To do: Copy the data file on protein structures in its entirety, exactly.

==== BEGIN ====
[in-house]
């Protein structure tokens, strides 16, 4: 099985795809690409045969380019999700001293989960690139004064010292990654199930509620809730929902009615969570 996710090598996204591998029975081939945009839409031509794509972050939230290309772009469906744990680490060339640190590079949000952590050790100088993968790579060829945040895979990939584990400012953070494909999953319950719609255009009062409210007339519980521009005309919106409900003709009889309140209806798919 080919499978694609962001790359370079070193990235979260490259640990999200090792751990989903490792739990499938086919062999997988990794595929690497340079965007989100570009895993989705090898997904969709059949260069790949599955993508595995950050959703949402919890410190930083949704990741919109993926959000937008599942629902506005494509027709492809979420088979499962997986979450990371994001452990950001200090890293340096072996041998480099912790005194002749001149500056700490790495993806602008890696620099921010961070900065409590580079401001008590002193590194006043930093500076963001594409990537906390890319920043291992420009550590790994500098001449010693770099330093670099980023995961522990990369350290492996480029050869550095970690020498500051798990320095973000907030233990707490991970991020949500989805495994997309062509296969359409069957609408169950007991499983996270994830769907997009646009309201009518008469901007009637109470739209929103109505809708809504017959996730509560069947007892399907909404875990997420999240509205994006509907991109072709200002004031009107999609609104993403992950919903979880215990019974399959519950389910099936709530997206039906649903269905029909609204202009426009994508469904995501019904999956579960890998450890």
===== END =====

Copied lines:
[in-house]
């Protein structure tokens, strides 16, 4: 099985795809690409045969380019999700001293989960690139004064010292990654199930509620809730929902009615969570 996710090598996204591998029975081939945009839409031509794509972050939230290309772009469906744990680490060339640190590079949000952590050790100088993968790579060829945040895979990939584990400012953070494909999953319950719609255009009062409210007339519980521009005309919106409900003709009889309140209806798919 080919499978694609962001790359370079070193990235979260490259640990999200090792751990989903490792739990499938086919062999997988990794595929690497340079965007989100570009895993989705090898997904969709059949260069790949599955993508595995950050959703949402919890410190930083949704990741919109993926959000937008599942629902506005494509027709492809979420088979499962997986979450990371994001452990950001200090890293340096072996041998480099912790005194002749001149500056700490790495993806602008890696620099921010961070900065409590580079401001008590002193590194006043930093500076963001594409990537906390890319920043291992420009550590790994500098001449010693770099330093670099980023995961522990990369350290492996480029050869550095970690020498500051798990320095973000907030233990707490991970991020949500989805495994997309062509296969359409069957609408169950007991499983996270994830769907997009646009309201009518008469901007009637109470739209929103109505809708809504017959996730509560069947007892399907909404875990997420999240509205994006509907991109072709200002004031009107999609609104993403992950919903979880215990019974399959519950389910099936709530997206039906649903269905029909609204202009426009994508469904995501019904999956579960890998450890």